Melissa at Book Nut says this book, while good, made her anxious. It is a little scary, not in a roller coaster sort of way or a thriller sort of way, but rather in the what-will-the-author-do-with-this-plot-set-up-and-how-will-it-all-end way. And will my peeps, the characters I’ve grown to love over the course of the book, be OK?
Bernetta Wallflower (named after her deceased Uncle Bernie) is the daughter of a magician, a stage magician, that is, not a fantasy one. She’s also the victim of a frame-up: her best friend Ashley has framed her for a crime she didn’t commit and caused her to be grounded for life (or maybe just for the summer) and to lose her scholarship to Mt. Olive School, the only place she’s ever been to school. A year’s tuition at Mt. Olive is about $9000, and Bernetta wants to get that tuition money somehow even though she’s only twelve years old, can’t get a job, and (see above) grounded for the summer.
Enter Gabe, a movie-loving, chocolate-eyed, persistently friendly, bundle of ideas who helps Bernetta come up with a plan for obtaining the money. Unfortunately, the plan isn’t exactly honest or lawful, a fact which could be discerned by mature readers from the title and plot of one of Gabe’s favorite movies, The Sting. (I like The Sting, too, but I’m not tempted to emulate the characters. Honest.) However, if everyone thinks Bernetta is dishonest anyway, why shouldn’t she become what they think she is? The Life and Crimes of Bernetta Wallflower is the story of how one girl transforms herself into a different person, like magic, over the course of a summer —and how she ends up up not much liking the person she’s become.
I’ll have to agree with Melissa that the book had me worried, or maybe anxious. Bernetta, a likeable person, keeps getting into deeper and deeper trouble, and I wondered how the author was going to pull her out. And I wondered if Gabe was really Bernetta’s friend, or if he had ulterior motives for his help and advice. And I wondered whether Bernetta was ever going to tell the truth —and what would happen when she did. The ending is satisfactory in all respects, and Bernetta does survive. It’s a cautionary tale. but the medicine goes down easily, wrapped in a story that is suspenseful and fun and somewhat nerve-racking, in a good way.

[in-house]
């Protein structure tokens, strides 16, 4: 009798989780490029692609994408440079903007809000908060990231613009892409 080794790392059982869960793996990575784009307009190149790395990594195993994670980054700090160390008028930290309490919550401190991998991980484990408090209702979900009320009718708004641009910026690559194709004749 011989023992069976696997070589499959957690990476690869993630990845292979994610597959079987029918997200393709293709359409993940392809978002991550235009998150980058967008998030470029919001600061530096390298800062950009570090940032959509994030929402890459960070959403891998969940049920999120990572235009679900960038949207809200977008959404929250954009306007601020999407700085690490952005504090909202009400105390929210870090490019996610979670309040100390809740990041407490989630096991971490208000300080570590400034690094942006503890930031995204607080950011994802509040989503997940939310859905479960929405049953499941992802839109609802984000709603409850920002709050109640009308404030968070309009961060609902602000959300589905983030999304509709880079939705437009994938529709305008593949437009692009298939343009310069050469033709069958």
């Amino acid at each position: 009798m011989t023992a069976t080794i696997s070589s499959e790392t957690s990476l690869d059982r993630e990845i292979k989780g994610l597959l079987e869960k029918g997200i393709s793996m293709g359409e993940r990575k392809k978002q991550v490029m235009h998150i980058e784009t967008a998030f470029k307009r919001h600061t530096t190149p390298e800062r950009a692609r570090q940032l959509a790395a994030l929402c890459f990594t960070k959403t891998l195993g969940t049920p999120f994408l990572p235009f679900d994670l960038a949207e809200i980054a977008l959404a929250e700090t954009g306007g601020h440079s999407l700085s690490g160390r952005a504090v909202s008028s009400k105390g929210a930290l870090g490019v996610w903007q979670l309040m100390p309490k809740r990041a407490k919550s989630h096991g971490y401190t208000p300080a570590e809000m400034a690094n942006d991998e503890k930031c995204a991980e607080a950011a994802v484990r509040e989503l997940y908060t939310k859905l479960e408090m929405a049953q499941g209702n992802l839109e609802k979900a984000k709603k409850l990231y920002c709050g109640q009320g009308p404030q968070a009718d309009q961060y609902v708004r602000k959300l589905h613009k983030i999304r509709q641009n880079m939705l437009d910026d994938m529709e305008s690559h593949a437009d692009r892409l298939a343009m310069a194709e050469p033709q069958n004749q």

I’m recommending this one for eleven or twelve year olds on up, both those who lack discernment and those who have the honesty thing down. The book would be good for parents or teachers to read along with the children and then have a good discussion about honesty and peer pressure and responding to false accusations and distinguishing pretend from dishonest and choosing friends.
Bernetta’s other fans and detractors (Ok, just fans):
Melissa at Book Nut: “In spite of my anxiousness, I really liked this book. It was very funny — never talking down, always smart — and the while the plot is way over-the-top (I mean really, is this even plausible? Really?), I was happy to go along for the ride. Bernetta is a charming character.”
MotherReader: “The Life and Crimes of Bernetta Wallflower would be great for a book club because there is so much left open for discussion in the character and the plot.”
Miss Erin: “Oh boy was this book fun! The writing is tight and the fast-paced plotting forces you to keep turning the pages. It’s chock-full of humor; I was laughing about every other page.”